Paris in Clichés excerpt

Shakespeare & Company  

Alanna had imagined that spending a week in Paris—sleeping in one of the cots snuggled among the bookshelves at Shakespeare and Company, and writing in one of the little cafes that dotted the boulevards—would make her feel like a real writer. Now she knew that wasn’t true. No one was guaranteed a bed at Shakespeare and Company, and no one was guaranteed to become a famous writer just because they visited Paris. 

She stood on the cobblestones of Rue de la Bûcherie, flinching away from the fixed stare of the book-store windows. Shakespeare and Company, the legendary Parisian bookstore, with its green and yellow façade nestled in the row across the Seine from the Notre Dame—how she’d dreamed of standing on this spot. And yet, she hadn’t even dared to browse the shelves or buy a book. After hesitantly asking the young girl at the front counter if any of the cots were available that night, she had been told they were all full. It was as if the girl had sneered in her face that the bunks were for “real writers” and that she clearly wasn’t one. The girl had said no such thing to her, but Alanna felt as crushed as if the girl had. 

She supposed that deep down, all through the long plane ride here, she’d been counting on circumstances to align, for her to arrive at just the right time to replace a writer who no longer needed to stay at the bookshop. Then, when it all worked out for her, she would take it as a sign that she was meant to be among the writers. Now that it hadn’t worked out, she couldn’t help but read it as a sign she didn’t belong.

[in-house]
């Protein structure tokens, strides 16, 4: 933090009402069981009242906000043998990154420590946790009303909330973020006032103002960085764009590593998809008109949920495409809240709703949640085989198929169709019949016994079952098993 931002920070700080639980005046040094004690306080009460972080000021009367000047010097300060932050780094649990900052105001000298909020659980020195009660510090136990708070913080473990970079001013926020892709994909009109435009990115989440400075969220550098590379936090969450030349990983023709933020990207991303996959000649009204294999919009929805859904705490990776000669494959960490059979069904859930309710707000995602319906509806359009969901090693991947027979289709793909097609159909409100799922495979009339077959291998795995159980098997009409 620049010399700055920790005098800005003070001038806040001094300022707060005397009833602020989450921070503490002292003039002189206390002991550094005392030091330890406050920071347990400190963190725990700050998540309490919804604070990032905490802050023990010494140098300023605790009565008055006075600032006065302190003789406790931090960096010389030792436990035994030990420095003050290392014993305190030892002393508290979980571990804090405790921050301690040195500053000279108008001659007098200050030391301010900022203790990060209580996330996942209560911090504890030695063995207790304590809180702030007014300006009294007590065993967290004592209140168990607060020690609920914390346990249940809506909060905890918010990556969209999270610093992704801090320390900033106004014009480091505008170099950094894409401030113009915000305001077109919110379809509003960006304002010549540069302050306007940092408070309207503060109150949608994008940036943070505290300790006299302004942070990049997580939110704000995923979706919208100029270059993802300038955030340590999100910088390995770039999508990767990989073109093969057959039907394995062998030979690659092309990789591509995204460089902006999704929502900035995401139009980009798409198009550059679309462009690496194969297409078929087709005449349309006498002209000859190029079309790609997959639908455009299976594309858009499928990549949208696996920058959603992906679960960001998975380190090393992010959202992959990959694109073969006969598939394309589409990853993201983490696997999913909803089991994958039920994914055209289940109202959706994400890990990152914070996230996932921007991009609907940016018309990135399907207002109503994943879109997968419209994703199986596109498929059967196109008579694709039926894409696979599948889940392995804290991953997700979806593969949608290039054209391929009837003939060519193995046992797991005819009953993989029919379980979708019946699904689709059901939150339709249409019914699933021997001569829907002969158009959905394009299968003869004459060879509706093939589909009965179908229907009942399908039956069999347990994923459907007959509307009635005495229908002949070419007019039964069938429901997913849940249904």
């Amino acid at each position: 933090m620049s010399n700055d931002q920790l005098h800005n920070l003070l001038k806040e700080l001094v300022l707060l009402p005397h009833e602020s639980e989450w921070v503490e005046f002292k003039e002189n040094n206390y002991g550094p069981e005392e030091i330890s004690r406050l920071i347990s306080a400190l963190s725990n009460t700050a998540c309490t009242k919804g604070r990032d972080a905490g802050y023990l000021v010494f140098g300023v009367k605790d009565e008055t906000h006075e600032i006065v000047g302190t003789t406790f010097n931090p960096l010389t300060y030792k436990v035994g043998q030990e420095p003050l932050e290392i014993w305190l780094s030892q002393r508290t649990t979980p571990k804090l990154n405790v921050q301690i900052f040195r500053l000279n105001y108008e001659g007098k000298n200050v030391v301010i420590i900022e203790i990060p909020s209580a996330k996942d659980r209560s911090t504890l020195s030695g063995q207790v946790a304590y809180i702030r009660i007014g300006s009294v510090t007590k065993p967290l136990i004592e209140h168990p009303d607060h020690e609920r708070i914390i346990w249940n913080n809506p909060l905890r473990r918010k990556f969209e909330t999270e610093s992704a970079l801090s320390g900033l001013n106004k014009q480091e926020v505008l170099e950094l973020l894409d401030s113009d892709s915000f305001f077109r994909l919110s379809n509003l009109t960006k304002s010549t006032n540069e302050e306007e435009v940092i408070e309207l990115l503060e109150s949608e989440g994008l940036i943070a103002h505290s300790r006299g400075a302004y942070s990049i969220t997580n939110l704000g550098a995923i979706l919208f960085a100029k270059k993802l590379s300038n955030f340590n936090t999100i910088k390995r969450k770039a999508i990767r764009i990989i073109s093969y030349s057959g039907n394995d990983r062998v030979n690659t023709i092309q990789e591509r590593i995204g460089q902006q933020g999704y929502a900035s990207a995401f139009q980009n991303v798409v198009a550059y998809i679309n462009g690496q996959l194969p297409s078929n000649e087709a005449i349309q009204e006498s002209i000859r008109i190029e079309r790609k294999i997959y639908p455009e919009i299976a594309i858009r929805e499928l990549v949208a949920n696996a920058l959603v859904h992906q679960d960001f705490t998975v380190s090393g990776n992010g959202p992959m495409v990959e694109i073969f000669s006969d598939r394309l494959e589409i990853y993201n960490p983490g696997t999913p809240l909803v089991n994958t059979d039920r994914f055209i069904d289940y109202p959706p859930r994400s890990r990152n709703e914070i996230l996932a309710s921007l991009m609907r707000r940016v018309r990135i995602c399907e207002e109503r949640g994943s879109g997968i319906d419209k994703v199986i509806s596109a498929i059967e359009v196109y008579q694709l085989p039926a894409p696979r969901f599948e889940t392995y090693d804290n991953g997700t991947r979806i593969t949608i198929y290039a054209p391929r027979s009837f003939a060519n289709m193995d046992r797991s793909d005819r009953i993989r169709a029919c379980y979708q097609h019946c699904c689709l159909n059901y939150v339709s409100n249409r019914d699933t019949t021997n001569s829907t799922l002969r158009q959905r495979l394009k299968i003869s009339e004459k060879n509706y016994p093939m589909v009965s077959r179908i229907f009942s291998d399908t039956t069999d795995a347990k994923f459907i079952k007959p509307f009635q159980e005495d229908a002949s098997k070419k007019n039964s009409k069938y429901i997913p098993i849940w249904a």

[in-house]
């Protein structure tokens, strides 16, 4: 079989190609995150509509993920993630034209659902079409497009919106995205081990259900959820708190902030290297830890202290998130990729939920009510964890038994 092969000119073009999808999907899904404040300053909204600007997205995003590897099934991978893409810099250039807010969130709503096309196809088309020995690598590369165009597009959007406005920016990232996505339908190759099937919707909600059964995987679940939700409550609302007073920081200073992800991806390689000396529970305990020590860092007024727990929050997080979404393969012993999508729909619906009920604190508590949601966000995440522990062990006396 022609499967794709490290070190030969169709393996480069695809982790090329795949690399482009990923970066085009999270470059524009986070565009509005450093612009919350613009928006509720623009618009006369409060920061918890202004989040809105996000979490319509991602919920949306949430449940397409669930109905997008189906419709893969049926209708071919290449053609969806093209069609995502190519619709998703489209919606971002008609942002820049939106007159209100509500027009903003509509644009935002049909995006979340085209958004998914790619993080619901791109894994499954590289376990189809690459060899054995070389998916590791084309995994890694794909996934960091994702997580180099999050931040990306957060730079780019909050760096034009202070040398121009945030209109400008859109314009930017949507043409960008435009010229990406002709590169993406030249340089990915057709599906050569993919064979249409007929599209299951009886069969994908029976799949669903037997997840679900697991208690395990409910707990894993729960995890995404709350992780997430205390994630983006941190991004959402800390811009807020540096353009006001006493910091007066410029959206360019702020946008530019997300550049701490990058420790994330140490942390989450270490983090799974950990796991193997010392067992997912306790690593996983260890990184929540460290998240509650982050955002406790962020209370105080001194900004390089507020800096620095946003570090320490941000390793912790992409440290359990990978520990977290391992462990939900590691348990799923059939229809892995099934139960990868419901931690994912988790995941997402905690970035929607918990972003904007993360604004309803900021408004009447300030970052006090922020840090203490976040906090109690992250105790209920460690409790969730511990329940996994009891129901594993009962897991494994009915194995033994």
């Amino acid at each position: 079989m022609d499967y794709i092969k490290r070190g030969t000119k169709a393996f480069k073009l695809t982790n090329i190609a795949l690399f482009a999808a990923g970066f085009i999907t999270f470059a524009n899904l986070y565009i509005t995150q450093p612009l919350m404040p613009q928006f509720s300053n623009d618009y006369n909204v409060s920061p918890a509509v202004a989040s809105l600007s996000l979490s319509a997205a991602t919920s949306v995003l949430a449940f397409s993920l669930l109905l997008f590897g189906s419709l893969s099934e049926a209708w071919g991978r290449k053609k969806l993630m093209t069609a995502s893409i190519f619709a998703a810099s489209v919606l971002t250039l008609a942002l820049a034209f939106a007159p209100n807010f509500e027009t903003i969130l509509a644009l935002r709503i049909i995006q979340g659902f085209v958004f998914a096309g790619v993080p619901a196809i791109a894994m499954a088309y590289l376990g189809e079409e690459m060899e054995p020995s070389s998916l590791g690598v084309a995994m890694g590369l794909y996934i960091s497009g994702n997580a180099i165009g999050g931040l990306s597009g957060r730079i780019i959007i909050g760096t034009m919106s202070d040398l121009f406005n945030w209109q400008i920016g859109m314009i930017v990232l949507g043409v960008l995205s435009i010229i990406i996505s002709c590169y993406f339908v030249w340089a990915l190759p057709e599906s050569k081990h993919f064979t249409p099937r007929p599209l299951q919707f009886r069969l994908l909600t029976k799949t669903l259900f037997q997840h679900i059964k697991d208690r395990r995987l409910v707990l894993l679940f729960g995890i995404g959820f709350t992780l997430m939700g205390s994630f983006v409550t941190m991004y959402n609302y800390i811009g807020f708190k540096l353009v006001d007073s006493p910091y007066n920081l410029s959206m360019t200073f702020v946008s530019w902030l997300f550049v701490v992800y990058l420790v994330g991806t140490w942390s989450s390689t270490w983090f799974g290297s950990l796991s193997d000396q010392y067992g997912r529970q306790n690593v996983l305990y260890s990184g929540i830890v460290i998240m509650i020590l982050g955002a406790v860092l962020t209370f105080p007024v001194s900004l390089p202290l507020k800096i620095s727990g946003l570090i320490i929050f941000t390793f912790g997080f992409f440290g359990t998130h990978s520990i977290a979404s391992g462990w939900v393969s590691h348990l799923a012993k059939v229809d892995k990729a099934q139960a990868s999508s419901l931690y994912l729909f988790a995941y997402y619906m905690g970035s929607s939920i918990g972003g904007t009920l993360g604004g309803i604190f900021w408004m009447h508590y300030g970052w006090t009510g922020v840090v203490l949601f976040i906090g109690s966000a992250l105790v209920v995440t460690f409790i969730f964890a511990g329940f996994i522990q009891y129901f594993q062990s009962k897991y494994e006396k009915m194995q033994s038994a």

On the narrow patio in front of the store, some guy stood on a stool and recited awful poetry to a scattered crowd. His voice flowed over her, and she felt as if she was as delusional as he clearly was. She wasn’t a writer. She’d thought coming to Paris would make her feel like one, but she was a fraud. Every wannabe creative flocked here. 

What had she imagined? That just standing on the same stones as so many other writers had would melt all her doubts about her ability to write? During all those hours on the plane, she had never thought about how many writers must’ve come here and never written their masterpiece. She hadn’t thought about all the writers who’d failed to create anything as lasting as the city they wrote in, and who huddled in their writer’s garrets and either starved or gave up. But now that she was actually here, she was so, so aware. 

She felt as ashamed, as if she was the one standing on a stool in front of Shakespeare and Company reciting terrible poetry. 

“I’m a cliché,” she murmured. 

Paris itself didn’t disappoint her. Its stone facades stood rooted in riverbanks so built up with walls and roads and bridges that the banks’ natural outlines were long forgotten. Paris felt like everyone had always said Paris should feel—and if Paris could maintain that atmosphere, no matter how much its appearance and circumstances shifted over the years, it wouldn’t care about her own insecurities and fears. There was nothing in her or any of the modern crowd that flowed through it to stir the city’s interest. That was both lonely and heartening. Whether she succeeded or failed would never change the charm of the beautiful city around her. It was above petty human problems. 

She loved it. She loved every inch of it, even the garbage just now floating into view on the gust of wind rushing between the buildings. She loved it, and yet she wished her existence mattered just a little to it. 

It had been her dream to sleep at Shakespeare and Company and use her days to write. She hadn’t realized how much she’d counted on her dream coming true. 

“I’m a walking cliché!” she groaned, aloud this time, as if the city would respond to the wannabe writer and trying-to-find-herself tourist. 

“That’s not as bad as it sounds."


Paris in Clichés